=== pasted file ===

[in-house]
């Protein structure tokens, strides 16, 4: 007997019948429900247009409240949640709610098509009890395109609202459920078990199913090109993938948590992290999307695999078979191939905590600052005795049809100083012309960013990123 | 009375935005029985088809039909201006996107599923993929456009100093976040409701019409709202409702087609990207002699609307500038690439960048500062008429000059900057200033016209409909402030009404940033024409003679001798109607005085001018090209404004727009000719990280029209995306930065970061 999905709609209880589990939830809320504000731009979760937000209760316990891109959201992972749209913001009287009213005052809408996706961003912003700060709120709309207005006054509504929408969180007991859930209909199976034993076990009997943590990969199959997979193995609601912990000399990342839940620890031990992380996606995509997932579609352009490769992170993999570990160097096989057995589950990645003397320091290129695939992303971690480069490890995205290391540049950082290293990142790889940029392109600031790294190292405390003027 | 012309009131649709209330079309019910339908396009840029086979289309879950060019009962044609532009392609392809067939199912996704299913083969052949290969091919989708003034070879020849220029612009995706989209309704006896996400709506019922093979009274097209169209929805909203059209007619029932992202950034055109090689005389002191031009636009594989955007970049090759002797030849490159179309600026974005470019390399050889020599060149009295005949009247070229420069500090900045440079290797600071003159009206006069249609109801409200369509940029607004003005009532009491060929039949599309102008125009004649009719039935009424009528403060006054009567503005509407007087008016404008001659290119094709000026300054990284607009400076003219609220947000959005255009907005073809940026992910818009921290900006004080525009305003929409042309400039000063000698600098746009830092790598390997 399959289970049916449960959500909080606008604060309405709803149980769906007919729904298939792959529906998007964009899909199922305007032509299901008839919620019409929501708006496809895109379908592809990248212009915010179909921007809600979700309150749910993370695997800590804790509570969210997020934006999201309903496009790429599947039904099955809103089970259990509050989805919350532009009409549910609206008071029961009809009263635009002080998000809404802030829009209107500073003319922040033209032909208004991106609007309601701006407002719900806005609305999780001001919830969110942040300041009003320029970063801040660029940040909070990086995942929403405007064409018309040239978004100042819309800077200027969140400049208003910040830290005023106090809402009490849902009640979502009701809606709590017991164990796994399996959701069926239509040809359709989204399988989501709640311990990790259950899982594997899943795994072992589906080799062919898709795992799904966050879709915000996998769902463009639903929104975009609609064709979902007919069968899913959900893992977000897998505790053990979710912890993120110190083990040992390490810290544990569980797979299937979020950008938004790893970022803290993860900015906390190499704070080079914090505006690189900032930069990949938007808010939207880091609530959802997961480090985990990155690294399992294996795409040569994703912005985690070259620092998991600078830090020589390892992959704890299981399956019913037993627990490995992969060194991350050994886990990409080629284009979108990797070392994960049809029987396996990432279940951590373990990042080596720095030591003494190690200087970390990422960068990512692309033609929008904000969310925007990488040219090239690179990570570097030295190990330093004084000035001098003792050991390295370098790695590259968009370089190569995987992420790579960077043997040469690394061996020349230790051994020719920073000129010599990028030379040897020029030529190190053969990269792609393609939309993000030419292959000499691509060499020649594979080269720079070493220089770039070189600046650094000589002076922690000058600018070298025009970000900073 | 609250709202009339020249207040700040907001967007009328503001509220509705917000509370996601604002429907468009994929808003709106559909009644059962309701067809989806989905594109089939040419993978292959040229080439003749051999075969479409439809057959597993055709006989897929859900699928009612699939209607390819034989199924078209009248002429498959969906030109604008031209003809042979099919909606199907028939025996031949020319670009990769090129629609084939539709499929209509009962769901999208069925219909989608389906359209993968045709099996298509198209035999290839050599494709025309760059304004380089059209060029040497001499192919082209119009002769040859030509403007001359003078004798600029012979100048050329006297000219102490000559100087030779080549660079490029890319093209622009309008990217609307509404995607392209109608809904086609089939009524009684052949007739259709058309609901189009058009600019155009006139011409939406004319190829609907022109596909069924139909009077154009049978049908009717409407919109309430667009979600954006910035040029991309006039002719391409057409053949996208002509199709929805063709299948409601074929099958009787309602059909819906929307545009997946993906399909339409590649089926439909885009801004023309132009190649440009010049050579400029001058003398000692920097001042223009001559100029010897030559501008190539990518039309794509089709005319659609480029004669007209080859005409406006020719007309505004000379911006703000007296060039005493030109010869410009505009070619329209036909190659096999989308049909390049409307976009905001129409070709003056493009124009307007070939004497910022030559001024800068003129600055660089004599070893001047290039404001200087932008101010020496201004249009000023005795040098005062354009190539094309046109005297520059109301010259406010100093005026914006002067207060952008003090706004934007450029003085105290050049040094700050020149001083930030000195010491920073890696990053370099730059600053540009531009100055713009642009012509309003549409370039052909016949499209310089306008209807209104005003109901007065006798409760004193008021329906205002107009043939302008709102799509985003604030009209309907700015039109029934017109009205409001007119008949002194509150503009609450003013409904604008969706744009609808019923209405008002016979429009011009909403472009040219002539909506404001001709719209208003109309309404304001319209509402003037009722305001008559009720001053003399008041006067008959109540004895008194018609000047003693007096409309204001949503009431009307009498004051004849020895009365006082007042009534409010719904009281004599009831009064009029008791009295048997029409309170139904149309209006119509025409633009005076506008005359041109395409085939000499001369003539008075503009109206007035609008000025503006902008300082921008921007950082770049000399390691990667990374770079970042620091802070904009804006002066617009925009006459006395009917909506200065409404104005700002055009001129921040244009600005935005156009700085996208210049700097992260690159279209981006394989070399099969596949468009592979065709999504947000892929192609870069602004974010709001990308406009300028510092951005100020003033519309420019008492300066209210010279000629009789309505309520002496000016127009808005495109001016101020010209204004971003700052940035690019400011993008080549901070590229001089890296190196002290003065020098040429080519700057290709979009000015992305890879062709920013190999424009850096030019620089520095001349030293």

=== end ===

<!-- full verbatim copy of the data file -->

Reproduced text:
[in-house]
């Protein structure tokens, strides 16, 4: 007997019948429900247009409240949640709610098509009890395109609202459920078990199913090109993938948590992290999307695999078979191939905590600052005795049809100083012309960013990123 | 009375935005029985088809039909201006996107599923993929456009100093976040409701019409709202409702087609990207002699609307500038690439960048500062008429000059900057200033016209409909402030009404940033024409003679001798109607005085001018090209404004727009000719990280029209995306930065970061 999905709609209880589990939830809320504000731009979760937000209760316990891109959201992972749209913001009287009213005052809408996706961003912003700060709120709309207005006054509504929408969180007991859930209909199976034993076990009997943590990969199959997979193995609601912990000399990342839940620890031990992380996606995509997932579609352009490769992170993999570990160097096989057995589950990645003397320091290129695939992303971690480069490890995205290391540049950082290293990142790889940029392109600031790294190292405390003027 | 012309009131649709209330079309019910339908396009840029086979289309879950060019009962044609532009392609392809067939199912996704299913083969052949290969091919989708003034070879020849220029612009995706989209309704006896996400709506019922093979009274097209169209929805909203059209007619029932992202950034055109090689005389002191031009636009594989955007970049090759002797030849490159179309600026974005470019390399050889020599060149009295005949009247070229420069500090900045440079290797600071003159009206006069249609109801409200369509940029607004003005009532009491060929039949599309102008125009004649009719039935009424009528403060006054009567503005509407007087008016404008001659290119094709000026300054990284607009400076003219609220947000959005255009907005073809940026992910818009921290900006004080525009305003929409042309400039000063000698600098746009830092790598390997 399959289970049916449960959500909080606008604060309405709803149980769906007919729904298939792959529906998007964009899909199922305007032509299901008839919620019409929501708006496809895109379908592809990248212009915010179909921007809600979700309150749910993370695997800590804790509570969210997020934006999201309903496009790429599947039904099955809103089970259990509050989805919350532009009409549910609206008071029961009809009263635009002080998000809404802030829009209107500073003319922040033209032909208004991106609007309601701006407002719900806005609305999780001001919830969110942040300041009003320029970063801040660029940040909070990086995942929403405007064409018309040239978004100042819309800077200027969140400049208003910040830290005023106090809402009490849902009640979502009701809606709590017991164990796994399996959701069926239509040809359709989204399988989501709640311990990790259950899982594997899943795994072992589906080799062919898709795992799904966050879709915000996998769902463009639903929104975009609609064709979902007919069968899913959900893992977000897998505790053990979710912890993120110190083990040992390490810290544990569980797979299937979020950008938004790893970022803290993860900015906390190499704070080079914090505006690189900032930069990949938007808010939207880091609530959802997961480090985990990155690294399992294996795409040569994703912005985690070259620092998991600078830090020589390892992959704890299981399956019913037993627990490995992969060194991350050994886990990409080629284009979108990797070392994960049809029987396996990432279940951590373990990042080596720095030591003494190690200087970390990422960068990512692309033609929008904000969310925007990488040219090239690179990570570097030295190990330093004084000035001098003792050991390295370098790695590259968009370089190569995987992420790579960077043997040469690394061996020349230790051994020719920073000129010599990028030379040897020029030529190190053969990269792609393609939309993000030419292959000499691509060499020649594979080269720079070493220089770039070189600046650094000589002076922690000058600018070298025009970000900073 | 609250709202009339020249207040700040907001967007009328503001509220509705917000509370996601604002429907468009994929808003709106559909009644059962309701067809989806989905594109089939040419993978292959040229080439003749051999075969479409439809057959597993055709006989897929859900699928009612699939209607390819034989199924078209009248002429498959969906030109604008031209003809042979099919909606199907028939025996031949020319670009990769090129629609084939539709499929209509009962769901999208069925219909989608389906359209993968045709099996298509198209035999290839050599494709025309760059304004380089059209060029040497001499192919082209119009002769040859030509403007001359003078004798600029012979100048050329006297000219102490000559100087030779080549660079490029890319093209622009309008990217609307509404995607392209109608809904086609089939009524009684052949007739259709058309609901189009058009600019155009006139011409939406004319190829609907022109596909069924139909009077154009049978049908009717409407919109309430667009979600954006910035040029991309006039002719391409057409053949996208002509199709929805063709299948409601074929099958009787309602059909819906929307545009997946993906399909339409590649089926439909885009801004023309132009190649440009010049050579400029001058003398000692920097001042223009001559100029010897030559501008190539990518039309794509089709005319659609480029004669007209080859005409406006020719007309505004000379911006703000007296060039005493030109010869410009505009070619329209036909190659096999989308049909390049409307976009905001129409070709003056493009124009307007070939004497910022030559001024800068003129600055660089004599070893001047290039404001200087932008101010020496201004249009000023005795040098005062354009190539094309046109005297520059109301010259406010100093005026914006002067207060952008003090706004934007450029003085105290050049040094700050020149001083930030000195010491920073890696990053370099730059600053540009531009100055713009642009012509309003549409370039052909016949499209310089306008209807209104005003109901007065006798409760004193008021329906205002107009043939302008709102799509985003604030009209309907700015039109029934017109009205409001007119008949002194509150503009609450003013409904604008969706744009609808019923209405008002016979429009011009909403472009040219002539909506404001001709719209208003109309309404304001319209509402003037009722305001008559009720001053003399008041006067008959109540004895008194018609000047003693007096409309204001949503009431009307009498004051004849020895009365006082007042009534409010719904009281004599009831009064009029008791009295048997029409309170139904149309209006119509025409633009005076506008005359041109395409085939000499001369003539008075503009109206007035609008000025503006902008300082921008921007950082770049000399390691990667990374770079970042620091802070904009804006002066617009925009006459006395009917909506200065409404104005700002055009001129921040244009600005935005156009700085996208210049700097992260690159279209981006394989070399099969596949468009592979065709999504947000892929192609870069602004974010709001990308406009300028510092951005100020003033519309420019008492300066209210010279000629009789309505309520002496000016127009808005495109001016101020010209204004971003700052940035690019400011993008080549901070590229001089890296190196002290003065020098040429080519700057290709979009000015992305890879062709920013190999424009850096030019620089520095001349030293």